19 Hemorrhage The escape of blood from a ruptured vessel. It can be internal, external, or into the skin or other tissue.

20 Incision An Incision = A cut.
A cut that is deeper than it is wide is a stab wound A wound made by a sharp instrument or object (a sharp injury). Scalpel, knife, razor, paper

21 Laceration The act of tearing or splitting. A wound produced by the tearing or splitting of body tissue often from blunt impact, usually over a bony surface, that is distinguished from a cut or incision.

22 Incision The inside edges of a sharp wound (cut, incision) are relatively smooth and equidistance in depth. If a serrated knife is used, the inside edges may have a more scalloped appearance.

23 Laceration Lacerations to the skin are usually jagged or stellate (star-shaped) in appearance. The depth of lacerations is variable and often tunnels under the skin.

24 Lesion Any pathological or traumatic discontinuity of tissue or loss of function of a part. Broad term, including wounds, sores, ulcers, tumors, or other tissue damage.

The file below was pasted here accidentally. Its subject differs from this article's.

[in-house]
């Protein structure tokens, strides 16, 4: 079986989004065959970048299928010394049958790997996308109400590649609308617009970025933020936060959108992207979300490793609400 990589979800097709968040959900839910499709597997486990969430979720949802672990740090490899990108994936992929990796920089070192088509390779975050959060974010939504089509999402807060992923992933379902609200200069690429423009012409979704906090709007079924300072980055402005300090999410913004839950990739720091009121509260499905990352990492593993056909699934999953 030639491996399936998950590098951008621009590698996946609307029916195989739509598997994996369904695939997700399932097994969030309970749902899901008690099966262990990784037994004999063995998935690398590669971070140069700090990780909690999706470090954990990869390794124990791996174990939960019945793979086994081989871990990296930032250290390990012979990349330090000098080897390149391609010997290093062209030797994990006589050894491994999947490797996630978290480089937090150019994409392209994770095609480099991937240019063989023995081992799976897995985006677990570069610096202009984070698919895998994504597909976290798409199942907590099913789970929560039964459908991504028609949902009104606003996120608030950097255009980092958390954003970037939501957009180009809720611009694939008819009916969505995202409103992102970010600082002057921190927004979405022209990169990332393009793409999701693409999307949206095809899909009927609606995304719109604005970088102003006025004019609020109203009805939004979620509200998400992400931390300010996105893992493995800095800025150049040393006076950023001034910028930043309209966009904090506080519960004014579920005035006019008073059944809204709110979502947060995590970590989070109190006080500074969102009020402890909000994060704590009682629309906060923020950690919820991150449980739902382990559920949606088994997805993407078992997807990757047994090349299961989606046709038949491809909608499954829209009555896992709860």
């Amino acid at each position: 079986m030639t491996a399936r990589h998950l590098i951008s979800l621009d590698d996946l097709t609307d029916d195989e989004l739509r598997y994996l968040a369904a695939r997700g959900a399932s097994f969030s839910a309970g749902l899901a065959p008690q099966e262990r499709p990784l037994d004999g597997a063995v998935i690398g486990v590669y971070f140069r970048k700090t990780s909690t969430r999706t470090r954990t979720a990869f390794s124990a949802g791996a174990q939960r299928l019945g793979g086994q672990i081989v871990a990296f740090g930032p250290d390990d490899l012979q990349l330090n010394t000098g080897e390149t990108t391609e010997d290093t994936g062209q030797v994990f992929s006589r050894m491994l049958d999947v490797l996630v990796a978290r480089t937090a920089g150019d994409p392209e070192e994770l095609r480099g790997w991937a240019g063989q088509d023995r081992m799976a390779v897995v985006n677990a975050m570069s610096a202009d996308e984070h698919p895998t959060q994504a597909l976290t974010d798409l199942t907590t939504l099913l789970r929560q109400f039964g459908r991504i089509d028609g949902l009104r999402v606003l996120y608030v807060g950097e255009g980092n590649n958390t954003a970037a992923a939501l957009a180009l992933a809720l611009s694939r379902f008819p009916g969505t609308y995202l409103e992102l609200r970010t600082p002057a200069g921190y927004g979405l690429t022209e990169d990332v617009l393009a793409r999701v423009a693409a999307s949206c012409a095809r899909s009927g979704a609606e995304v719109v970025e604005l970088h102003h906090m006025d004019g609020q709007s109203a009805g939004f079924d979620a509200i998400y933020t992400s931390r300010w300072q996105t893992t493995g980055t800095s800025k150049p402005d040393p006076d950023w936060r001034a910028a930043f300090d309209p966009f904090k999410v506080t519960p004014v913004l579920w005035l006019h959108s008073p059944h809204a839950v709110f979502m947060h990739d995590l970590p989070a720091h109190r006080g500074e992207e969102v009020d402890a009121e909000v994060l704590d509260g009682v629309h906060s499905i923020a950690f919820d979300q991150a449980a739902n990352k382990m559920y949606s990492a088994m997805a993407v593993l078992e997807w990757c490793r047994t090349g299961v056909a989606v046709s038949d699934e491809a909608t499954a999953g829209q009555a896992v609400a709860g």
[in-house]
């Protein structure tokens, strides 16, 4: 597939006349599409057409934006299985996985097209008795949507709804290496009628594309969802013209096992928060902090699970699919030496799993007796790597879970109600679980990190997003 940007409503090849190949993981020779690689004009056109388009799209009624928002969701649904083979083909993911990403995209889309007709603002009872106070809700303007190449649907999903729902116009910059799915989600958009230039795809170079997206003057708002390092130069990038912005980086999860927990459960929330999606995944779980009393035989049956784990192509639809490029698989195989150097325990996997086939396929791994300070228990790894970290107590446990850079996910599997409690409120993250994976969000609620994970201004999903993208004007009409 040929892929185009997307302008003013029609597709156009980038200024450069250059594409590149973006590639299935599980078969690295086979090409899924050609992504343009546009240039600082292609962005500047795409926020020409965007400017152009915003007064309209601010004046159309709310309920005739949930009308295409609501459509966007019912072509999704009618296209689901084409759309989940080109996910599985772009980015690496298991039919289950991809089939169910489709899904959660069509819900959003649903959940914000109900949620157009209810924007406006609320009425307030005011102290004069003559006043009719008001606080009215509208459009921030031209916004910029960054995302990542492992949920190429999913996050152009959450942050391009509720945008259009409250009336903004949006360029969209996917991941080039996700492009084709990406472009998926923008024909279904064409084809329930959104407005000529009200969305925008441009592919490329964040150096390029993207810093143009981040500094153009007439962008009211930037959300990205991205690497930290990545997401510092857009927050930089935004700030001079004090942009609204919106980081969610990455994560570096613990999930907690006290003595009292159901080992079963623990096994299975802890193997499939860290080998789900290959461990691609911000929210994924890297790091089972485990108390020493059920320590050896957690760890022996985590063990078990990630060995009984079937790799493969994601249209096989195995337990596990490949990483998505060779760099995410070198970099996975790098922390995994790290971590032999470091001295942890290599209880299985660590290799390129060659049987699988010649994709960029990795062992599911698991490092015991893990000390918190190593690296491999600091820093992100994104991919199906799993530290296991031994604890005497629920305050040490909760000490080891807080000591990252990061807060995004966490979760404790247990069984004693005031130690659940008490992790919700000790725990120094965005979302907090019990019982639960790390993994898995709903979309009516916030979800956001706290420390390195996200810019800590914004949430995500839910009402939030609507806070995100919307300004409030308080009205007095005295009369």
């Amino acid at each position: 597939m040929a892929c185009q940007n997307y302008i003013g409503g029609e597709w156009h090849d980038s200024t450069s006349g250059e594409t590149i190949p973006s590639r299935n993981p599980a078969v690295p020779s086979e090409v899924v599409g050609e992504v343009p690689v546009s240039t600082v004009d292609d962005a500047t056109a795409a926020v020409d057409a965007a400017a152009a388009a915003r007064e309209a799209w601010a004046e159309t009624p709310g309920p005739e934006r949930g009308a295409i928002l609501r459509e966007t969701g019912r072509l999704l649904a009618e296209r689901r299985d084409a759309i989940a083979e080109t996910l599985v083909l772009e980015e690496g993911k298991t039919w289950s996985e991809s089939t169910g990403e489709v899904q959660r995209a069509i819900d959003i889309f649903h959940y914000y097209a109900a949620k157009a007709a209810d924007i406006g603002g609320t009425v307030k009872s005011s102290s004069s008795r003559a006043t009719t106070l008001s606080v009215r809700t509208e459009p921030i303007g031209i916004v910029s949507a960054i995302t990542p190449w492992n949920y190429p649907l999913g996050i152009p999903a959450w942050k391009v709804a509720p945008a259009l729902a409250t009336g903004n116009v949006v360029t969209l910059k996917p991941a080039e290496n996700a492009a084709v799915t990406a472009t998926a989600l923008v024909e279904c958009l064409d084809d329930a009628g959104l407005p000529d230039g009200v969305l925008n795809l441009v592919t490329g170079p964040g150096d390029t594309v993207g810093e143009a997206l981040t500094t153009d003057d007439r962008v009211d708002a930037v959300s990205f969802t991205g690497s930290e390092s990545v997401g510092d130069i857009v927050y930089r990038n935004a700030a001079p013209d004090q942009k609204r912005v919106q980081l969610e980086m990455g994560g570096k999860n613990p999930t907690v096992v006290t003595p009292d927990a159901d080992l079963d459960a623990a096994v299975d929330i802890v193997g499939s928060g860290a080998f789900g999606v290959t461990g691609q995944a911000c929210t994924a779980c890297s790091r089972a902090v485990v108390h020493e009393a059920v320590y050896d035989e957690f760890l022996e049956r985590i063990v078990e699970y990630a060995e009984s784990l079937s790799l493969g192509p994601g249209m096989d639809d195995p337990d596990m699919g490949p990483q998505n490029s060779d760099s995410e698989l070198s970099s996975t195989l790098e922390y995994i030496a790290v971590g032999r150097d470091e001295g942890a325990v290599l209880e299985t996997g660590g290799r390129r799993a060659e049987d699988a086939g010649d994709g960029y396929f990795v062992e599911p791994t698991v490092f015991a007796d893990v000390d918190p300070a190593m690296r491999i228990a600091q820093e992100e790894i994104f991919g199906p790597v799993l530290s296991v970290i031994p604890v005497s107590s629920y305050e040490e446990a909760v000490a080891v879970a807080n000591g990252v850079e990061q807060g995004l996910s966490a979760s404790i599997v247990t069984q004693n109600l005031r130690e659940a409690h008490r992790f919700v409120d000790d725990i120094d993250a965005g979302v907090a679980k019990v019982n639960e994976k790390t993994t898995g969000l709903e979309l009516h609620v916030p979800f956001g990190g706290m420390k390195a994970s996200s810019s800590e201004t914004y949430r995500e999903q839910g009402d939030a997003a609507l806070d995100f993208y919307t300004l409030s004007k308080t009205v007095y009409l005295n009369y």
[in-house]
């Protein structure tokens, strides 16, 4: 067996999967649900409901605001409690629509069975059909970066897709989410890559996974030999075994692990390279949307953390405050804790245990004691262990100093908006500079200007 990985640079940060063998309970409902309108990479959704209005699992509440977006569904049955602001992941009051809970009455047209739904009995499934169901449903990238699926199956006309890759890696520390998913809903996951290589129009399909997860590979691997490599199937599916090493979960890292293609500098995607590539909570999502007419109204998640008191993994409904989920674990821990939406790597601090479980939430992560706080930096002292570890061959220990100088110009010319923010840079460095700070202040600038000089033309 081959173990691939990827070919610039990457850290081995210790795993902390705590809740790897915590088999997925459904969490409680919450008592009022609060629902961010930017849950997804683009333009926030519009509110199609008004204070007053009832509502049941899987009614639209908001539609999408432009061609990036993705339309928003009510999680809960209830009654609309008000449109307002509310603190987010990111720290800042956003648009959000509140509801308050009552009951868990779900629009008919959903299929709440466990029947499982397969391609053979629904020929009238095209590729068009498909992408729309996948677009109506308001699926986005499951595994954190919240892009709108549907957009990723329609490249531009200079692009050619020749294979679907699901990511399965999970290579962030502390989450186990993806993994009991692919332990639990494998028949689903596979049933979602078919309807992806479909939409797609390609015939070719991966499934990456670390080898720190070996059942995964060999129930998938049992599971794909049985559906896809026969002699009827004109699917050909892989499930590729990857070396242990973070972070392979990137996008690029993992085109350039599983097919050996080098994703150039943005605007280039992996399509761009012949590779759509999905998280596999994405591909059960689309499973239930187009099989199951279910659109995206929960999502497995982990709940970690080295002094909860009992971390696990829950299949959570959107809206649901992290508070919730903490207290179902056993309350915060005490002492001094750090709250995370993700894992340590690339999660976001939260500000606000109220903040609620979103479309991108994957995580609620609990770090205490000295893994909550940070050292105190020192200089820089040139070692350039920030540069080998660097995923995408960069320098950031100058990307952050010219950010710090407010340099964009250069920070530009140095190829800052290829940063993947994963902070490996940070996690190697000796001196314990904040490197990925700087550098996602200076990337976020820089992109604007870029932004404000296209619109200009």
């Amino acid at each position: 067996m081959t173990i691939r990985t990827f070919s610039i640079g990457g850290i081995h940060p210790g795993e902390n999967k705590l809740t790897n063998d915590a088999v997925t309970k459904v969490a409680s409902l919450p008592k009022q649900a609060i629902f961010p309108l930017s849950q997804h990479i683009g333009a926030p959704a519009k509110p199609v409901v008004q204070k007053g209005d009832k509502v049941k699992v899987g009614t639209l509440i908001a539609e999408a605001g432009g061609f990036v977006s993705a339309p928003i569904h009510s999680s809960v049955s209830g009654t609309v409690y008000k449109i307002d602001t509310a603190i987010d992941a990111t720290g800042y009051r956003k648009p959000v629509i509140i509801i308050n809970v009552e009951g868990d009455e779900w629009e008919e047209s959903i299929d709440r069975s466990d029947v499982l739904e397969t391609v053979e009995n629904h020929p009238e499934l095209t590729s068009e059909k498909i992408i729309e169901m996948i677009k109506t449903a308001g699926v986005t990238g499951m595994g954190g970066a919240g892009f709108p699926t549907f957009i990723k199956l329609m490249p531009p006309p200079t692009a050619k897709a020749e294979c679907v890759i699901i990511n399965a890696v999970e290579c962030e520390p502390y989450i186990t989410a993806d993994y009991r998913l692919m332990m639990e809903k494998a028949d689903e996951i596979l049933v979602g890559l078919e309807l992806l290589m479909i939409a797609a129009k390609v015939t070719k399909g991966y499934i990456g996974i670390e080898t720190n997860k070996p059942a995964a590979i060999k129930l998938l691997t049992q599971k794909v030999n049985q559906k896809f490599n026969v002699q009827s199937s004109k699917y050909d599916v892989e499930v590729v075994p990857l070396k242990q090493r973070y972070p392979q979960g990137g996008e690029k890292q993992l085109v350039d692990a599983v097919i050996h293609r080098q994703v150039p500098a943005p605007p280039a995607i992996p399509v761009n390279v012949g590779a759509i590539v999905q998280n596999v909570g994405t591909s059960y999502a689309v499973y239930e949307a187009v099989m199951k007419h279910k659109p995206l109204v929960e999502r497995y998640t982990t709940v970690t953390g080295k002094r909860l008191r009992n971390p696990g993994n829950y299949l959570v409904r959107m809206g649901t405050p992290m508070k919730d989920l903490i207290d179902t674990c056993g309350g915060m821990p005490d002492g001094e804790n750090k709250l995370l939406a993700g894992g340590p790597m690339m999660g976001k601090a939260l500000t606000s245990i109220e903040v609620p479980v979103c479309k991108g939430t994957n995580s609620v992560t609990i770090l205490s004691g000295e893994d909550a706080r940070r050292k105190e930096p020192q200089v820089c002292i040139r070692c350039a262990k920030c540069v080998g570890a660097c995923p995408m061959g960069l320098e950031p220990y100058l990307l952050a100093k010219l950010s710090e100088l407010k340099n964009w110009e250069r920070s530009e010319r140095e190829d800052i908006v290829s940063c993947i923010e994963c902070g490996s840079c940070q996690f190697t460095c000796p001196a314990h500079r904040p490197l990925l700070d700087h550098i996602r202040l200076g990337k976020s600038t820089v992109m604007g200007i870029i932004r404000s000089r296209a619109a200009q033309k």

25 Patterned Injury An injury where one is reasonably certain an object caused the injury, or certain which object caused the injury and/or by what mechanism an injury was caused.

26 Coining & Cupping

27 Pattern of Injury Injuries in various stages of healing, including new and old scars, contusions, fractures, wounds.

28 Petechia Minute, pin-point, non-raised, perfectly round, purplish-red purpuric spots caused by intradermal or sub-mucous hemorrhage, which later turns blue and yellow.

29 Petechia Petechia are caused by the rupture of capillaries. When blood is not allowed to leave the head/face because of occlusion or compression of the jugular veins, capillaries will burst in and around the eyes and face.

30 Pressure Ulcers – Closing Session

31 Puncture The act of piercing or penetrating with a pointed object or instrument.

32 Purpura Purpura is a hemorrhagic rash with leakage of blood into the tissue. Often associated with bleeding or clotting disorders. Ecchymosis and petechia are forms of purpura.

33 Skin Tear Skin tear: See Avulsion
Photos © Used with permission of Daniel J. Sheridan, PhD, RN. Do not reproduce photographs without permission.